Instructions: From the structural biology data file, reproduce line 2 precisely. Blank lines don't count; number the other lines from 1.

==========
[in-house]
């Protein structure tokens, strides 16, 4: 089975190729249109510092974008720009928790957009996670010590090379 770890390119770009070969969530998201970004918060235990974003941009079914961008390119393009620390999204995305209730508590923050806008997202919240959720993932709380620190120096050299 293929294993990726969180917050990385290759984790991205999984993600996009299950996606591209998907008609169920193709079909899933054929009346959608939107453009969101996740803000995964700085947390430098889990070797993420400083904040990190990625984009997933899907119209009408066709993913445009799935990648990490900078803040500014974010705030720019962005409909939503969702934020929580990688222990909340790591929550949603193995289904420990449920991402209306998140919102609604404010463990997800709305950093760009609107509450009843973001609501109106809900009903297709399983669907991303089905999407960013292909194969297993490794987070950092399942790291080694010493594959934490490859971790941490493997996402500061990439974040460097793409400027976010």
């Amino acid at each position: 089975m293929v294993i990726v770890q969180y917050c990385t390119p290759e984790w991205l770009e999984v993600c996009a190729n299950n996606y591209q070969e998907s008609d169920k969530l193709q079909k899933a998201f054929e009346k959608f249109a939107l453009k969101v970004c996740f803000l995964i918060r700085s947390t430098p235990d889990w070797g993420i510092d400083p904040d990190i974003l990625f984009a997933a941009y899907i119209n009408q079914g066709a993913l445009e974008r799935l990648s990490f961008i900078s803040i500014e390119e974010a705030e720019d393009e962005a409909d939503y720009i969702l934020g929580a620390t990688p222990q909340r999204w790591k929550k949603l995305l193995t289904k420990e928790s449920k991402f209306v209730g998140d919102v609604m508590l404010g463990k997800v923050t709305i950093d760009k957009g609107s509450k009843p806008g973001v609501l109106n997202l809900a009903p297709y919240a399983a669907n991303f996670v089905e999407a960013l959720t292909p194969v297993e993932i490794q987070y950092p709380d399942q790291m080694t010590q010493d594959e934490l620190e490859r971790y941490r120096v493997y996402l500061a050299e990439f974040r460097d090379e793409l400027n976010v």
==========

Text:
């Protein structure tokens, strides 16, 4: 089975190729249109510092974008720009928790957009996670010590090379 770890390119770009070969969530998201970004918060235990974003941009079914961008390119393009620390999204995305209730508590923050806008997202919240959720993932709380620190120096050299 293929294993990726969180917050990385290759984790991205999984993600996009299950996606591209998907008609169920193709079909899933054929009346959608939107453009969101996740803000995964700085947390430098889990070797993420400083904040990190990625984009997933899907119209009408066709993913445009799935990648990490900078803040500014974010705030720019962005409909939503969702934020929580990688222990909340790591929550949603193995289904420990449920991402209306998140919102609604404010463990997800709305950093760009609107509450009843973001609501109106809900009903297709399983669907991303089905999407960013292909194969297993490794987070950092399942790291080694010493594959934490490859971790941490493997996402500061990439974040460097793409400027976010």